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So, did the CEO of Ovelin learn to play the guitar with his own game?

Posted on October 31, 2012

Both I and Mikko Kaipainen, Ovelin’s co-founder, are guitar dropouts. We started Ovelin because we wanted to develop a game that makes it fun to learn to play the guitar. Our first title, WildChords, was created with that goal in mind. The game has been out for more than half a year already, winning many awards, prizes and praises from all over the world. So WildChords clearly succeeded! But did it manage to teach me, the CEO of Ovelin, to play the guitar?

I freely admit that, before Ovelin, I was a pretty hopeless case as a guitarist. I could play maybe three chords, and it took me ages to change from one grip to another. It boils down to practicing more, of course, but I just didn’t have the motivation to do the exercises. When we played the first versions ofWildChords at the office, that changed. I remember the excitement well – suddenly playing the guitar was so very entertaining that I got addicted to our own game! I think that’s what made us realize that our theory – “combining guitar exercises with a game will make practice fun” – really works. I didn’t stop there, either – by now I can change from one chord to another much faster, and I have finished all but one extremely hard exercise. I’m clearly a better player than I ever was before, so, in that regard,WildChords really kept its promise!

However enjoyable WildChords is, we knew from the start that it will only get you so far. With the tiny budget we had, and the limited capabilities of the audio technology we used back then, we had to trim the exercises down to two different types: chord progressions and single note exercises. In other words,WildChords never had practices for anything advanced, like rhythmic patterns or arpeggios. It’s a bit like learning lots of words in a foreign language, but never understand how to actually form a sentence. However, the most important realization was that learning is a lot of fun, and it’s extremely rewarding noticing your skills improve. While I cannot yet claim that yes, I know how to play the guitar, I can definitively say I enjoy playing, and all the guitarists I’ve talked to during the past year say that that happy feeling right there, that’s more important than anything else.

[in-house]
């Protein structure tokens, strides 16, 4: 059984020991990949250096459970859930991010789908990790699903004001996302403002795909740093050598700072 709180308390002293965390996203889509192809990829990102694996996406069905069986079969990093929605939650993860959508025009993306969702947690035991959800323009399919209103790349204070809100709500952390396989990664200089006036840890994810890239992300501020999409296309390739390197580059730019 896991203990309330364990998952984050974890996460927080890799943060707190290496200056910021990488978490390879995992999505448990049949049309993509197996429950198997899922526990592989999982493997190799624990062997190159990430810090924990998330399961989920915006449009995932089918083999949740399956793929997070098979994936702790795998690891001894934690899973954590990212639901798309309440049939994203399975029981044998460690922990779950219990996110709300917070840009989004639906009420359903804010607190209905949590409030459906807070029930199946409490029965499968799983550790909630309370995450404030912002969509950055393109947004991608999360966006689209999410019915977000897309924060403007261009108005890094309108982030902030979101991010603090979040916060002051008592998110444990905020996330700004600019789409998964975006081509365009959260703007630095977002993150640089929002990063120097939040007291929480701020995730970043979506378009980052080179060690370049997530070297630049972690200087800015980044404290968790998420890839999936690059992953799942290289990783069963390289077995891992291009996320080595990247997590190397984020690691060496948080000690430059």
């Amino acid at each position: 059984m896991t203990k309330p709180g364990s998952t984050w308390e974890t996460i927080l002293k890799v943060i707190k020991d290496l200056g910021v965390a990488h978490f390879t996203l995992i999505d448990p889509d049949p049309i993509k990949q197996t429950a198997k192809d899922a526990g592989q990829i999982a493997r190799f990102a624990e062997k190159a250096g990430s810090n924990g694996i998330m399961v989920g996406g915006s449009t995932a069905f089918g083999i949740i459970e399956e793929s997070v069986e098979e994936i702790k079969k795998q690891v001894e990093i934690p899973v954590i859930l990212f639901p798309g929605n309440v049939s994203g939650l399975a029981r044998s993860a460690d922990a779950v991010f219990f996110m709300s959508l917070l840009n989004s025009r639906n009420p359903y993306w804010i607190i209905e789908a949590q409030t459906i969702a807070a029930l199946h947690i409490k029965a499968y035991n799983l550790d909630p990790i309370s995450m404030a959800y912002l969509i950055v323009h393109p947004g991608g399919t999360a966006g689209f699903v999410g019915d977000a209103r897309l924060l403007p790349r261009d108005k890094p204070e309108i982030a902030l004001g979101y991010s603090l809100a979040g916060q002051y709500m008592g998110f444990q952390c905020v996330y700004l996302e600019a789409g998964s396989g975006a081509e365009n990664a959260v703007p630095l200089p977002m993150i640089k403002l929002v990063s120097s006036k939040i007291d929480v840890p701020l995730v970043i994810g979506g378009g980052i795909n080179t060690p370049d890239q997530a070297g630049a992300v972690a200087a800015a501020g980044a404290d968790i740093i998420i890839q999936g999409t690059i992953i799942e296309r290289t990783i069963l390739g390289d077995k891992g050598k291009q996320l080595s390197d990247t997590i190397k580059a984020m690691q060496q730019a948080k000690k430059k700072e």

Obviously the story does not end here. Finding the joy in playing the guitar made me even more convinced that what we are doing at Ovelin is worth it. We’re making a more comprehensive game next with a totally new approach: the game will not just teach you some chords, but will also show you how to master all the techniques you need to play real songs. For the past few weeks we’ve been playtesting the new game, and we’re growing more and more enthused with every tweak and touch we make. And it’s exciting! It really is. Even though I’m just a beginner, playing the songs sounds and feels great. Some of my co-workers – way better guitarists than me, mind you – have already finished the most difficult exercise of the game, and it sounds AWESOME. It’s extremely rewarding to work on a project that makes it easier for people to pick up this wonderful hobby, and find out that learning to play a guitar really is fun.

I know it sounds dubious when you’re the CEO of the company making the game you’re bragging about, but I really am looking forward to what the final version has to offer. It’s going to be a blast, and I’m really excited to see how my skills will improve. Maybe in a few months I can honestly say that yes, our own game taught me to play a guitar.

-Christoph Thür, CEO, Ovelin